“How did you get back so soon?” Each of the girls asked as they paraded by me and Paint.

Someone helped me down from my perch. As I turned to walk away I felt a hard thump against my backside as Paint’s ugly teeth tried to grab the wide ruffle of my shirt – coming after me – moving forward for the first time that day.

Terrifying for me, still; but how do I explain this teenage fear of the animal to horse-adoring people?

So, I went with my friends to the nearby stable. I can do this, I chanted to myself. I am not a child. My whole body shook as a horse trainer helped me up into the saddle, once again. This time, the horse (Silk) was beautiful. He was glossy brown with tall, white stockings on his legs and a star on his elegant head. I gripped the reins with dread and pasted a smile on my face.

“Are you okay,” Nancy asked as we started toward the trail. I let my smile reassure her; I couldn’t move my lips to speak. Once again, I was on the last horse but, at least, this one was walking. I tried to calm myself. This wasn’t so bad, I thought, loosening my death-hold on the reins. Just a nice, leisurely stroll through the woods. Suddenly, the horses began to trot. I panicked as the trot turned into a full-fledged gallop. My feet came out of the stirrups, but I hung on, my hands wrapped in Silk’s mane and reins while the rest of my body flopped like a rag doll.

Obviously I survived, but my latest experience did nothing to endear the powerful creatures to me. But it’s okay. Really. The Horse Whisperer, Secretariat, and War Horse will always top my reading list. I can still appreciate their beauty from afar…in a book, on a movie screen, running along the beach…just far, far away.

About this writer

  • Rose Ann Sinay Rose Ann Sinay is a freelance writer typing away in sunny North Carolina. Her articles/stories have been published in The Carolinas Today, The Oddville Press and The Brunswick Beacon.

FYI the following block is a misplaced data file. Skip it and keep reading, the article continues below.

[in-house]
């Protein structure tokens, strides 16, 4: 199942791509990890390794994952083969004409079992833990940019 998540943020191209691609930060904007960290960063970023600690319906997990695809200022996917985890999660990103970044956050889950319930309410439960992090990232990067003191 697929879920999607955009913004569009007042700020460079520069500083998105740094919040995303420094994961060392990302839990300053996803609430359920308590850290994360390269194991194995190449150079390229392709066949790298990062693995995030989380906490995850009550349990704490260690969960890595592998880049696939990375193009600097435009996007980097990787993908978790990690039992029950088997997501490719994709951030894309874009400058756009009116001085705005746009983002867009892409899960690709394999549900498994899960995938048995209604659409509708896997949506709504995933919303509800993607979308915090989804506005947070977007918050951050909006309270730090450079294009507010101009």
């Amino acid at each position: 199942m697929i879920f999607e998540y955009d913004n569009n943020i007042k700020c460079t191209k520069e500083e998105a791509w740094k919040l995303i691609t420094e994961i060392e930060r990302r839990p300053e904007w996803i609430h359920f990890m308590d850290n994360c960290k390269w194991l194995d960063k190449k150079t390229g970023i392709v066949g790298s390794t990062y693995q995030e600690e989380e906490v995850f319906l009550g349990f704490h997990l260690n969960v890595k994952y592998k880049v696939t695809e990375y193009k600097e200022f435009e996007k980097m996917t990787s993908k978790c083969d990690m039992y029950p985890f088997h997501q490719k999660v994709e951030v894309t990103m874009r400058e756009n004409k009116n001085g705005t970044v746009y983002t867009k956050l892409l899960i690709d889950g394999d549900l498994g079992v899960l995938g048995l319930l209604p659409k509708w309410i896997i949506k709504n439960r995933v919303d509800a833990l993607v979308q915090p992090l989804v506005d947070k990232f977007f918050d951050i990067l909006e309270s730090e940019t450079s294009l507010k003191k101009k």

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11 Responses to “Far, Far Away”

  1. Diane Quackenbush says:

    Another great read!

  2. Colleen Wenthen says:

    What a sport! Good story.

  3. Betsy Bergstrom says:

    Great story, reminded me of when Dale and I went to the dude ranch for the day on our trip out west. I was shocked at how large horses really are up close. Your stories are always so real that we feel we are right next to you.

  4. BJ Hale says:

    Loved it!! Having grown up with horses on our farm, I can totally relate to their different personalities! And writing about your experience made it all very real to me again…

    • Rose Ann says:

      Growing up on a farm is the best way to understand horses…this “one-day” stand is like playing golf once and expecting to win a tournament! Thanks for reading!

  5. Judi Ghattas says:

    I loved it. Sometimes our dreams are far more spectacular when they are only make-believe. How often have we wanted something, only to get it and find out it wasn’t what we thought it would be. Loved reading it Brave!

    • Rose Ann says:

      Thanks, Judi! I still dream of riding a horse along the beach, but maybe that’s for another lifetime.
      Thanks for reading and commenting.

  6. Janet grillo says:

    Great story!

  7. Loved it as usual. What a good sport you are. Could not agree with you more. Anything bigger then a puppy dog scares me also.

  8. Tammy Rohlf says:

    Can so sympathize with you. I also was taken for a “ride” by a so called docile horse. I was literally left in the dust and needless to say have not been back on horse since.